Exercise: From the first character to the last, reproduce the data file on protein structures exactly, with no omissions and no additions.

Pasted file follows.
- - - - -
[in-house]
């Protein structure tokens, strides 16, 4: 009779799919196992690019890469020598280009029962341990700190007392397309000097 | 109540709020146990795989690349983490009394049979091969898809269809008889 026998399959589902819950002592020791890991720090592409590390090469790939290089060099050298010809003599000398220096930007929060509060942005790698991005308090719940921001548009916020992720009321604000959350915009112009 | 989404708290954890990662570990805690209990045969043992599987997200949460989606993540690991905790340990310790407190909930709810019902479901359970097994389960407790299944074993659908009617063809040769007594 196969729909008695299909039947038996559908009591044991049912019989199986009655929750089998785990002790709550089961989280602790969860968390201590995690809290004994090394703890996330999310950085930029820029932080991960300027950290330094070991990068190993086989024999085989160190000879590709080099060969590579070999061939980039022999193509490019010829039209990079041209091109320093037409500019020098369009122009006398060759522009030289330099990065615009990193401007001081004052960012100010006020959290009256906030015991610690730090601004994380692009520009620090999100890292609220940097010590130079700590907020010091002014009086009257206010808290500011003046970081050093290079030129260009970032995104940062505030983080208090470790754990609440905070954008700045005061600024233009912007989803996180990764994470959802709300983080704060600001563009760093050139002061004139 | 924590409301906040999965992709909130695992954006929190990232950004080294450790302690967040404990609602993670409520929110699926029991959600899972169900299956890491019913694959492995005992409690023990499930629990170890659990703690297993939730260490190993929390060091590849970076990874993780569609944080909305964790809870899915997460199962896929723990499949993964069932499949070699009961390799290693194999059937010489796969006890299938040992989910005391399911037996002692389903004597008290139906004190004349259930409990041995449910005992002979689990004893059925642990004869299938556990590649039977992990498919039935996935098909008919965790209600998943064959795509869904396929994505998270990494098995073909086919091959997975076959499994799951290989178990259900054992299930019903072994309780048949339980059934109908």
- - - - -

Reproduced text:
[in-house]
């Protein structure tokens, strides 16, 4: 009779799919196992690019890469020598280009029962341990700190007392397309000097 | 109540709020146990795989690349983490009394049979091969898809269809008889 026998399959589902819950002592020791890991720090592409590390090469790939290089060099050298010809003599000398220096930007929060509060942005790698991005308090719940921001548009916020992720009321604000959350915009112009 | 989404708290954890990662570990805690209990045969043992599987997200949460989606993540690991905790340990310790407190909930709810019902479901359970097994389960407790299944074993659908009617063809040769007594 196969729909008695299909039947038996559908009591044991049912019989199986009655929750089998785990002790709550089961989280602790969860968390201590995690809290004994090394703890996330999310950085930029820029932080991960300027950290330094070991990068190993086989024999085989160190000879590709080099060969590579070999061939980039022999193509490019010829039209990079041209091109320093037409500019020098369009122009006398060759522009030289330099990065615009990193401007001081004052960012100010006020959290009256906030015991610690730090601004994380692009520009620090999100890292609220940097010590130079700590907020010091002014009086009257206010808290500011003046970081050093290079030129260009970032995104940062505030983080208090470790754990609440905070954008700045005061600024233009912007989803996180990764994470959802709300983080704060600001563009760093050139002061004139 | 924590409301906040999965992709909130695992954006929190990232950004080294450790302690967040404990609602993670409520929110699926029991959600899972169900299956890491019913694959492995005992409690023990499930629990170890659990703690297993939730260490190993929390060091590849970076990874993780569609944080909305964790809870899915997460199962896929723990499949993964069932499949070699009961390799290693194999059937010489796969006890299938040992989910005391399911037996002692389903004597008290139906004190004349259930409990041995449910005992002979689990004893059925642990004869299938556990590649039977992990498919039935996935098909008919965790209600998943064959795509869904396929994505998270990494098995073909086919091959997975076959499994799951290989178990259900054992299930019903072994309780048949339980059934109908």